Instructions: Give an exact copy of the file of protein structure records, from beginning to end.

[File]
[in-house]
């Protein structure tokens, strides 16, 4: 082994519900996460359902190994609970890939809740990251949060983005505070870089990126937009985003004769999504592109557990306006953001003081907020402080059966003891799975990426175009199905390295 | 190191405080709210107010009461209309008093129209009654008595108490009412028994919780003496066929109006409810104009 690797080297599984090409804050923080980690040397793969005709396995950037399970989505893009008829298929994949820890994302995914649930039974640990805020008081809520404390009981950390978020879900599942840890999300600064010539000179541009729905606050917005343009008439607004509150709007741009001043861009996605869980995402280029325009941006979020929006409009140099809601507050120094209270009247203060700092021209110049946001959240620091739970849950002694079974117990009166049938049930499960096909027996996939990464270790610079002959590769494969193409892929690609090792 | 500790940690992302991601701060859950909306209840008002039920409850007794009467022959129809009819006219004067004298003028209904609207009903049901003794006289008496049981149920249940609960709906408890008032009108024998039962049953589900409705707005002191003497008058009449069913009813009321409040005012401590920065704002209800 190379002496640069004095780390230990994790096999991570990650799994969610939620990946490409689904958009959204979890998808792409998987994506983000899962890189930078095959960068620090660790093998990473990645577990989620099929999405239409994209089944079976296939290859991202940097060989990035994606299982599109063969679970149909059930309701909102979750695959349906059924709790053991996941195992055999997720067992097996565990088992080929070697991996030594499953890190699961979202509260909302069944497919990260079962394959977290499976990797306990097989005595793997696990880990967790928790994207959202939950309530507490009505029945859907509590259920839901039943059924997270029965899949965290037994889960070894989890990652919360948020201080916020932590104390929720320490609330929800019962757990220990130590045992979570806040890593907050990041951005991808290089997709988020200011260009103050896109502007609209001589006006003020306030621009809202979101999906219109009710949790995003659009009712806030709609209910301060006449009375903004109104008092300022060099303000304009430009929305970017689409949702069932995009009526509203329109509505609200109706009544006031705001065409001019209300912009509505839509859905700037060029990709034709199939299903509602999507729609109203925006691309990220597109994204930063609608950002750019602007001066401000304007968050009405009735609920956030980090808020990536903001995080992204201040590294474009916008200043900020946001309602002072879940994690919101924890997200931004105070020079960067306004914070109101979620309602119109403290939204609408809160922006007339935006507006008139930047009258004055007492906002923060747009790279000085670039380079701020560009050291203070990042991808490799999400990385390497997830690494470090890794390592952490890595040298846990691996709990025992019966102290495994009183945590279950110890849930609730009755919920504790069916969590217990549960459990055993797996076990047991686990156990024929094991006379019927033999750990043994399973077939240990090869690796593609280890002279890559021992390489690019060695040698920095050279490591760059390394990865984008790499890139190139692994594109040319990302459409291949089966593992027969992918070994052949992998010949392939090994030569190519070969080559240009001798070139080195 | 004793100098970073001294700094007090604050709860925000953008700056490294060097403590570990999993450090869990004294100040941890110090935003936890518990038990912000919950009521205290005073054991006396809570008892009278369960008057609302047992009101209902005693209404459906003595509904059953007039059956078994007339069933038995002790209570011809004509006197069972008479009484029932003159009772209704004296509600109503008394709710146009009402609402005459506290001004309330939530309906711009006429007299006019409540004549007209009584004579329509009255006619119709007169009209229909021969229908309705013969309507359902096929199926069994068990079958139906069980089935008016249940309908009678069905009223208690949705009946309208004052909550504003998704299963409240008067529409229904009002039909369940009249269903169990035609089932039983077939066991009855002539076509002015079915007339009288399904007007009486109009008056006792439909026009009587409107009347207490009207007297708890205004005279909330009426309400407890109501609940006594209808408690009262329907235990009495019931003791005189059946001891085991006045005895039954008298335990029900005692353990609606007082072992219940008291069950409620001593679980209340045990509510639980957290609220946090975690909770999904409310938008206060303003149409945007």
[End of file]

[in-house]
């Protein structure tokens, strides 16, 4: 082994519900996460359902190994609970890939809740990251949060983005505070870089990126937009985003004769999504592109557990306006953001003081907020402080059966003891799975990426175009199905390295 | 190191405080709210107010009461209309008093129209009654008595108490009412028994919780003496066929109006409810104009 690797080297599984090409804050923080980690040397793969005709396995950037399970989505893009008829298929994949820890994302995914649930039974640990805020008081809520404390009981950390978020879900599942840890999300600064010539000179541009729905606050917005343009008439607004509150709007741009001043861009996605869980995402280029325009941006979020929006409009140099809601507050120094209270009247203060700092021209110049946001959240620091739970849950002694079974117990009166049938049930499960096909027996996939990464270790610079002959590769494969193409892929690609090792 | 500790940690992302991601701060859950909306209840008002039920409850007794009467022959129809009819006219004067004298003028209904609207009903049901003794006289008496049981149920249940609960709906408890008032009108024998039962049953589900409705707005002191003497008058009449069913009813009321409040005012401590920065704002209800 190379002496640069004095780390230990994790096999991570990650799994969610939620990946490409689904958009959204979890998808792409998987994506983000899962890189930078095959960068620090660790093998990473990645577990989620099929999405239409994209089944079976296939290859991202940097060989990035994606299982599109063969679970149909059930309701909102979750695959349906059924709790053991996941195992055999997720067992097996565990088992080929070697991996030594499953890190699961979202509260909302069944497919990260079962394959977290499976990797306990097989005595793997696990880990967790928790994207959202939950309530507490009505029945859907509590259920839901039943059924997270029965899949965290037994889960070894989890990652919360948020201080916020932590104390929720320490609330929800019962757990220990130590045992979570806040890593907050990041951005991808290089997709988020200011260009103050896109502007609209001589006006003020306030621009809202979101999906219109009710949790995003659009009712806030709609209910301060006449009375903004109104008092300022060099303000304009430009929305970017689409949702069932995009009526509203329109509505609200109706009544006031705001065409001019209300912009509505839509859905700037060029990709034709199939299903509602999507729609109203925006691309990220597109994204930063609608950002750019602007001066401000304007968050009405009735609920956030980090808020990536903001995080992204201040590294474009916008200043900020946001309602002072879940994690919101924890997200931004105070020079960067306004914070109101979620309602119109403290939204609408809160922006007339935006507006008139930047009258004055007492906002923060747009790279000085670039380079701020560009050291203070990042991808490799999400990385390497997830690494470090890794390592952490890595040298846990691996709990025992019966102290495994009183945590279950110890849930609730009755919920504790069916969590217990549960459990055993797996076990047991686990156990024929094991006379019927033999750990043994399973077939240990090869690796593609280890002279890559021992390489690019060695040698920095050279490591760059390394990865984008790499890139190139692994594109040319990302459409291949089966593992027969992918070994052949992998010949392939090994030569190519070969080559240009001798070139080195 | 004793100098970073001294700094007090604050709860925000953008700056490294060097403590570990999993450090869990004294100040941890110090935003936890518990038990912000919950009521205290005073054991006396809570008892009278369960008057609302047992009101209902005693209404459906003595509904059953007039059956078994007339069933038995002790209570011809004509006197069972008479009484029932003159009772209704004296509600109503008394709710146009009402609402005459506290001004309330939530309906711009006429007299006019409540004549007209009584004579329509009255006619119709007169009209229909021969229908309705013969309507359902096929199926069994068990079958139906069980089935008016249940309908009678069905009223208690949705009946309208004052909550504003998704299963409240008067529409229904009002039909369940009249269903169990035609089932039983077939066991009855002539076509002015079915007339009288399904007007009486109009008056006792439909026009009587409107009347207490009207007297708890205004005279909330009426309400407890109501609940006594209808408690009262329907235990009495019931003791005189059946001891085991006045005895039954008298335990029900005692353990609606007082072992219940008291069950409620001593679980209340045990509510639980957290609220946090975690909770999904409310938008206060303003149409945007």